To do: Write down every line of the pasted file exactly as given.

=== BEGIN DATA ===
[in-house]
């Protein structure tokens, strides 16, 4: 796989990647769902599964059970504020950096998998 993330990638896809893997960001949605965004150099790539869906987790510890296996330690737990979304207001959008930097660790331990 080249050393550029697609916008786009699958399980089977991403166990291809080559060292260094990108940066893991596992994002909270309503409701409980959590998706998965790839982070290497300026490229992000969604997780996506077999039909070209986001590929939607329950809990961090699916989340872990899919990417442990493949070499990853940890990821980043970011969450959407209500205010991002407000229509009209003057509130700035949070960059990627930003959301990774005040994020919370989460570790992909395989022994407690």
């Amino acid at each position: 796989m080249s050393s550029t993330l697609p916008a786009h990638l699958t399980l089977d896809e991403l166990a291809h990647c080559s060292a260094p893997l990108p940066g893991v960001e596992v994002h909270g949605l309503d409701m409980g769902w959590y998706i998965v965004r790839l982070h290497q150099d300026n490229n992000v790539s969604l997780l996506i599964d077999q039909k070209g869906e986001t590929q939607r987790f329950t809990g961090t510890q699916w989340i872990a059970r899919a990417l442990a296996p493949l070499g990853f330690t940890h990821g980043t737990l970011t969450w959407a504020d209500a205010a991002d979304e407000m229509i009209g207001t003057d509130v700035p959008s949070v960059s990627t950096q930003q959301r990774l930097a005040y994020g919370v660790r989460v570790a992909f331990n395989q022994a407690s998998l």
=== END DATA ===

[in-house]
């Protein structure tokens, strides 16, 4: 796989990647769902599964059970504020950096998998 993330990638896809893997960001949605965004150099790539869906987790510890296996330690737990979304207001959008930097660790331990 080249050393550029697609916008786009699958399980089977991403166990291809080559060292260094990108940066893991596992994002909270309503409701409980959590998706998965790839982070290497300026490229992000969604997780996506077999039909070209986001590929939607329950809990961090699916989340872990899919990417442990493949070499990853940890990821980043970011969450959407209500205010991002407000229509009209003057509130700035949070960059990627930003959301990774005040994020919370989460570790992909395989022994407690």
């Amino acid at each position: 796989m080249s050393s550029t993330l697609p916008a786009h990638l699958t399980l089977d896809e991403l166990a291809h990647c080559s060292a260094p893997l990108p940066g893991v960001e596992v994002h909270g949605l309503d409701m409980g769902w959590y998706i998965v965004r790839l982070h290497q150099d300026n490229n992000v790539s969604l997780l996506i599964d077999q039909k070209g869906e986001t590929q939607r987790f329950t809990g961090t510890q699916w989340i872990a059970r899919a990417l442990a296996p493949l070499g990853f330690t940890h990821g980043t737990l970011t969450w959407a504020d209500a205010a991002d979304e407000m229509i009209g207001t003057d509130v700035p959008s949070v960059s990627t950096q930003q959301r990774l930097a005040y994020g919370v660790r989460v570790a992909f331990n395989q022994a407690s998998l």